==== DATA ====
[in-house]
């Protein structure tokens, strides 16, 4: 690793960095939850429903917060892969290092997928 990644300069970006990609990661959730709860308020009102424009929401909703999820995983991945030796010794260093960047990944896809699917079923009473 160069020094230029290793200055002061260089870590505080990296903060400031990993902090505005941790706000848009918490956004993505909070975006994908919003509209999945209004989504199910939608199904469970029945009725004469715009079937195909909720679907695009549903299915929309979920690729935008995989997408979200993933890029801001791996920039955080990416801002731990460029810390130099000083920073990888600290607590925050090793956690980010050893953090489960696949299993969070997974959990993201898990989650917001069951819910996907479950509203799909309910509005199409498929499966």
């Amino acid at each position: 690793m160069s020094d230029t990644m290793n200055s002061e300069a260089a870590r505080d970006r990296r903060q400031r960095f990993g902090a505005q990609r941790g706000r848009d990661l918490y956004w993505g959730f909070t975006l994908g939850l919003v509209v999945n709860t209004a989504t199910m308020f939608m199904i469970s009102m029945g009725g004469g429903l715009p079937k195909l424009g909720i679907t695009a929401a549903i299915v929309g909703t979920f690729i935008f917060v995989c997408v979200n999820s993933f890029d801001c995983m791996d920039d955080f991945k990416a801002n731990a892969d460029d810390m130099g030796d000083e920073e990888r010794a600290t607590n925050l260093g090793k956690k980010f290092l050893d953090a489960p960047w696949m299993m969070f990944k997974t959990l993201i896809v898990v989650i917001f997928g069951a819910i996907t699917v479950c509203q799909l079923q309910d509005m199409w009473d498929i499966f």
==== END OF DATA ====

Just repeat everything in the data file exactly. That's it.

[in-house]
């Protein structure tokens, strides 16, 4: 690793960095939850429903917060892969290092997928 990644300069970006990609990661959730709860308020009102424009929401909703999820995983991945030796010794260093960047990944896809699917079923009473 160069020094230029290793200055002061260089870590505080990296903060400031990993902090505005941790706000848009918490956004993505909070975006994908919003509209999945209004989504199910939608199904469970029945009725004469715009079937195909909720679907695009549903299915929309979920690729935008995989997408979200993933890029801001791996920039955080990416801002731990460029810390130099000083920073990888600290607590925050090793956690980010050893953090489960696949299993969070997974959990993201898990989650917001069951819910996907479950509203799909309910509005199409498929499966």
């Amino acid at each position: 690793m160069s020094d230029t990644m290793n200055s002061e300069a260089a870590r505080d970006r990296r903060q400031r960095f990993g902090a505005q990609r941790g706000r848009d990661l918490y956004w993505g959730f909070t975006l994908g939850l919003v509209v999945n709860t209004a989504t199910m308020f939608m199904i469970s009102m029945g009725g004469g429903l715009p079937k195909l424009g909720i679907t695009a929401a549903i299915v929309g909703t979920f690729i935008f917060v995989c997408v979200n999820s993933f890029d801001c995983m791996d920039d955080f991945k990416a801002n731990a892969d460029d810390m130099g030796d000083e920073e990888r010794a600290t607590n925050l260093g090793k956690k980010f290092l050893d953090a489960p960047w696949m299993m969070f990944k997974t959990l993201i896809v898990v989650i917001f997928g069951a819910i996907t699917v479950c509203q799909l079923q309910d509005m199409w009473d498929i499966f």